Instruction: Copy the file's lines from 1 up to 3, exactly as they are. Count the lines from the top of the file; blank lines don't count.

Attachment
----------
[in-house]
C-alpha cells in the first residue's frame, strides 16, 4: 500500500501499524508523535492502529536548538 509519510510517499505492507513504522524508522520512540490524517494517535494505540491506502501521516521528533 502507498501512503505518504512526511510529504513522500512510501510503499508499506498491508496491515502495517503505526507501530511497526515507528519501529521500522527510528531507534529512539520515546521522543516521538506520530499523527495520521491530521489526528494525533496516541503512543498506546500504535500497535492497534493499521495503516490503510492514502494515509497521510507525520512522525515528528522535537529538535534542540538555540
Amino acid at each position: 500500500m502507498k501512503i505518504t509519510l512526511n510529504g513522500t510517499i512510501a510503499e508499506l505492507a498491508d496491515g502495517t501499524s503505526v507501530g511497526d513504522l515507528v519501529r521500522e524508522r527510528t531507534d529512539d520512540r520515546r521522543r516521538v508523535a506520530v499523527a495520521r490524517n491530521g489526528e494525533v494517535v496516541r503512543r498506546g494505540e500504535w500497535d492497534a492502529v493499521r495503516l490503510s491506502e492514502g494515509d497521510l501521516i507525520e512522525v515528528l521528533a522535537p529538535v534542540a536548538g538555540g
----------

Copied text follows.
[in-house]
C-alpha cells in the first residue's frame, strides 16, 4: 500500500501499524508523535492502529536548538 509519510510517499505492507513504522524508522520512540490524517494517535494505540491506502501521516521528533 502507498501512503505518504512526511510529504513522500512510501510503499508499506498491508496491515502495517503505526507501530511497526515507528519501529521500522527510528531507534529512539520515546521522543516521538506520530499523527495520521491530521489526528494525533496516541503512543498506546500504535500497535492497534493499521495503516490503510492514502494515509497521510507525520512522525515528528522535537529538535534542540538555540
Amino acid at each position: 500500500m502507498k501512503i505518504t509519510l512526511n510529504g513522500t510517499i512510501a510503499e508499506l505492507a498491508d496491515g502495517t501499524s503505526v507501530g511497526d513504522l515507528v519501529r521500522e524508522r527510528t531507534d529512539d520512540r520515546r521522543r516521538v508523535a506520530v499523527a495520521r490524517n491530521g489526528e494525533v494517535v496516541r503512543r498506546g494505540e500504535w500497535d492497534a492502529v493499521r495503516l490503510s491506502e492514502g494515509d497521510l501521516i507525520e512522525v515528528l521528533a522535537p529538535v534542540a536548538g538555540g